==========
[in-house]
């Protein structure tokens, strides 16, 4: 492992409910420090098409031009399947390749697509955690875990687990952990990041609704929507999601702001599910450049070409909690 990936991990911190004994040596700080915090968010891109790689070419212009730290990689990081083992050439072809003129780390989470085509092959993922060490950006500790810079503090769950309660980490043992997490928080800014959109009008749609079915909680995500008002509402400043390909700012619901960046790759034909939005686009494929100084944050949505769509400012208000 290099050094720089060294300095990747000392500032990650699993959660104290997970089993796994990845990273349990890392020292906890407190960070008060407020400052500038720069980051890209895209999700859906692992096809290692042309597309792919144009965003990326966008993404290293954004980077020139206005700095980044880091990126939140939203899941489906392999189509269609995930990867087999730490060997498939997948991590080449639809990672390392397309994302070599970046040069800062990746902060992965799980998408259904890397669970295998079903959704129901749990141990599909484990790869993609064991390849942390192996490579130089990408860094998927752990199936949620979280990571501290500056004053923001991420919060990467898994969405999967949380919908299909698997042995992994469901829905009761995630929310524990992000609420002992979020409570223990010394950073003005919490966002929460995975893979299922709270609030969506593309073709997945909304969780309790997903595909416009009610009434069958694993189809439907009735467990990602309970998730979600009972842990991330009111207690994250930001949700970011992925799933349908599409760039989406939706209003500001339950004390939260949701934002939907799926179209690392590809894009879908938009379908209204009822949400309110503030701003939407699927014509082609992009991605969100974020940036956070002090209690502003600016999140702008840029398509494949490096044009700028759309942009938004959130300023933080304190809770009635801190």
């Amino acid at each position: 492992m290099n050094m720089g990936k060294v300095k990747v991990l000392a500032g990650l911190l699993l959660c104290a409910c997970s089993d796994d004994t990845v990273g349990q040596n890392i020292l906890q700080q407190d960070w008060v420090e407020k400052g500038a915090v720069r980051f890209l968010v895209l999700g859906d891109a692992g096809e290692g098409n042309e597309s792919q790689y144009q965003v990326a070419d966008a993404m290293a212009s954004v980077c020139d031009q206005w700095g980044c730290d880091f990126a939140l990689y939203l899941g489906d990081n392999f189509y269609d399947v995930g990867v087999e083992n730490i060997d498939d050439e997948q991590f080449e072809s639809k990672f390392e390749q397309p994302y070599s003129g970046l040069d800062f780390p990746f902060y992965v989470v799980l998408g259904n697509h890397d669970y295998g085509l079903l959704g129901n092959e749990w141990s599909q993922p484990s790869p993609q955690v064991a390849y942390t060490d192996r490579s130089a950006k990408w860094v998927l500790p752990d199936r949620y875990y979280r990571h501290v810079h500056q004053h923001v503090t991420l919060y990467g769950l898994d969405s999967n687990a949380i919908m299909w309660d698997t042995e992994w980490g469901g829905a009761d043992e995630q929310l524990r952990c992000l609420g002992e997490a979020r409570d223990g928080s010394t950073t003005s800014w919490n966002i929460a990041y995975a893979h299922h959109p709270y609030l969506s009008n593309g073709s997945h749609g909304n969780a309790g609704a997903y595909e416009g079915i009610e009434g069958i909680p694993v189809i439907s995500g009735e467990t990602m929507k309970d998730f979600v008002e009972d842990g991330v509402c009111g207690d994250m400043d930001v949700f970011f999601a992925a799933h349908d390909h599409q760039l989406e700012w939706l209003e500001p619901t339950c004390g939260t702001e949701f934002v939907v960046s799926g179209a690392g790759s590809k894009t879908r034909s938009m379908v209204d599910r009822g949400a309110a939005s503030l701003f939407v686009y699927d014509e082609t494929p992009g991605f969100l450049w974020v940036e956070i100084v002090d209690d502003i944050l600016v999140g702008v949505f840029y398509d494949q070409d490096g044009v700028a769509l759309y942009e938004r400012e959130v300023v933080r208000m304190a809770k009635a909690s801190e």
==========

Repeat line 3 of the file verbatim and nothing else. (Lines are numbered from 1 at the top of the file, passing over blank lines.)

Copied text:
């Amino acid at each position: 492992m290099n050094m720089g990936k060294v300095k990747v991990l000392a500032g990650l911190l699993l959660c104290a409910c997970s089993d796994d004994t990845v990273g349990q040596n890392i020292l906890q700080q407190d960070w008060v420090e407020k400052g500038a915090v720069r980051f890209l968010v895209l999700g859906d891109a692992g096809e290692g098409n042309e597309s792919q790689y144009q965003v990326a070419d966008a993404m290293a212009s954004v980077c020139d031009q206005w700095g980044c730290d880091f990126a939140l990689y939203l899941g489906d990081n392999f189509y269609d399947v995930g990867v087999e083992n730490i060997d498939d050439e997948q991590f080449e072809s639809k990672f390392e390749q397309p994302y070599s003129g970046l040069d800062f780390p990746f902060y992965v989470v799980l998408g259904n697509h890397d669970y295998g085509l079903l959704g129901n092959e749990w141990s599909q993922p484990s790869p993609q955690v064991a390849y942390t060490d192996r490579s130089a950006k990408w860094v998927l500790p752990d199936r949620y875990y979280r990571h501290v810079h500056q004053h923001v503090t991420l919060y990467g769950l898994d969405s999967n687990a949380i919908m299909w309660d698997t042995e992994w980490g469901g829905a009761d043992e995630q929310l524990r952990c992000l609420g002992e997490a979020r409570d223990g928080s010394t950073t003005s800014w919490n966002i929460a990041y995975a893979h299922h959109p709270y609030l969506s009008n593309g073709s997945h749609g909304n969780a309790g609704a997903y595909e416009g079915i009610e009434g069958i909680p694993v189809i439907s995500g009735e467990t990602m929507k309970d998730f979600v008002e009972d842990g991330v509402c009111g207690d994250m400043d930001v949700f970011f999601a992925a799933h349908d390909h599409q760039l989406e700012w939706l209003e500001p619901t339950c004390g939260t702001e949701f934002v939907v960046s799926g179209a690392g790759s590809k894009t879908r034909s938009m379908v209204d599910r009822g949400a309110a939005s503030l701003f939407v686009y699927d014509e082609t494929p992009g991605f969100l450049w974020v940036e956070i100084v002090d209690d502003i944050l600016v999140g702008v949505f840029y398509d494949q070409d490096g044009v700028a769509l759309y942009e938004r400012e959130v300023v933080r208000m304190a809770k009635a909690s801190e």